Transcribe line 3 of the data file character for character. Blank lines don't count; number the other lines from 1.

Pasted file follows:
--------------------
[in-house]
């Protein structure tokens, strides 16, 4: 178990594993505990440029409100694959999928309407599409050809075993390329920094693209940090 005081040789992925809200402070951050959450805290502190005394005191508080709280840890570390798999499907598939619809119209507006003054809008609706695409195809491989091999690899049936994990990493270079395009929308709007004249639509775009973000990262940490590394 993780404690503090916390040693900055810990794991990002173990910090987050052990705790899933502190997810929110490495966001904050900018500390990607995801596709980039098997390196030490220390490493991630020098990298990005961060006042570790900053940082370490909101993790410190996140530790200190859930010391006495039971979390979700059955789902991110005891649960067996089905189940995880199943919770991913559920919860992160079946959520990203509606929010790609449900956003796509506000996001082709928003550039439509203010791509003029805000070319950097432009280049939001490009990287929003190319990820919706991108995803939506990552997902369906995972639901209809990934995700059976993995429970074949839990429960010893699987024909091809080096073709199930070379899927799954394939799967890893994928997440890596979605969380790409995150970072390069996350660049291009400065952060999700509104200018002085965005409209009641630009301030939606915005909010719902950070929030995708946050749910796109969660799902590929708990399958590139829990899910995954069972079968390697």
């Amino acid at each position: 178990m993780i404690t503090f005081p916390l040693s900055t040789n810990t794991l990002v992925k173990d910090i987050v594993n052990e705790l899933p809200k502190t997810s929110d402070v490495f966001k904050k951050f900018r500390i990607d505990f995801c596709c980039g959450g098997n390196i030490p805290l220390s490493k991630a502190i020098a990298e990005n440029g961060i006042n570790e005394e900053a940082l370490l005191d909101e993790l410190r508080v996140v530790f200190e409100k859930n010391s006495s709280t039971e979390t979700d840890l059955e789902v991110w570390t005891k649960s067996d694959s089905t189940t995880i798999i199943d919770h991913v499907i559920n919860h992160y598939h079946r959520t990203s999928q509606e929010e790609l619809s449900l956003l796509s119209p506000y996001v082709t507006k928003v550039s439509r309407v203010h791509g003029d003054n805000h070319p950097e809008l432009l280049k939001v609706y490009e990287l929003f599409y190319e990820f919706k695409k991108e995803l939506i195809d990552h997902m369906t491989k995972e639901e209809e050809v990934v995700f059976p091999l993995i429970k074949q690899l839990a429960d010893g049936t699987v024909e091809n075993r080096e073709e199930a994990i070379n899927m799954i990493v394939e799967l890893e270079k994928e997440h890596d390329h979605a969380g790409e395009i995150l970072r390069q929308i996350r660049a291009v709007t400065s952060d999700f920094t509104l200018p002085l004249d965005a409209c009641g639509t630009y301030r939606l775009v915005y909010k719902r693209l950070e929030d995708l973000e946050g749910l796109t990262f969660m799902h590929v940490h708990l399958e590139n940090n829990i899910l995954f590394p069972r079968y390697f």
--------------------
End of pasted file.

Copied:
């Amino acid at each position: 178990m993780i404690t503090f005081p916390l040693s900055t040789n810990t794991l990002v992925k173990d910090i987050v594993n052990e705790l899933p809200k502190t997810s929110d402070v490495f966001k904050k951050f900018r500390i990607d505990f995801c596709c980039g959450g098997n390196i030490p805290l220390s490493k991630a502190i020098a990298e990005n440029g961060i006042n570790e005394e900053a940082l370490l005191d909101e993790l410190r508080v996140v530790f200190e409100k859930n010391s006495s709280t039971e979390t979700d840890l059955e789902v991110w570390t005891k649960s067996d694959s089905t189940t995880i798999i199943d919770h991913v499907i559920n919860h992160y598939h079946r959520t990203s999928q509606e929010e790609l619809s449900l956003l796509s119209p506000y996001v082709t507006k928003v550039s439509r309407v203010h791509g003029d003054n805000h070319p950097e809008l432009l280049k939001v609706y490009e990287l929003f599409y190319e990820f919706k695409k991108e995803l939506i195809d990552h997902m369906t491989k995972e639901e209809e050809v990934v995700f059976p091999l993995i429970k074949q690899l839990a429960d010893g049936t699987v024909e091809n075993r080096e073709e199930a994990i070379n899927m799954i990493v394939e799967l890893e270079k994928e997440h890596d390329h979605a969380g790409e395009i995150l970072r390069q929308i996350r660049a291009v709007t400065s952060d999700f920094t509104l200018p002085l004249d965005a409209c009641g639509t630009y301030r939606l775009v915005y909010k719902r693209l950070e929030d995708l973000e946050g749910l796109t990262f969660m799902h590929v940490h708990l399958e590139n940090n829990i899910l995954f590394p069972r079968y390697f």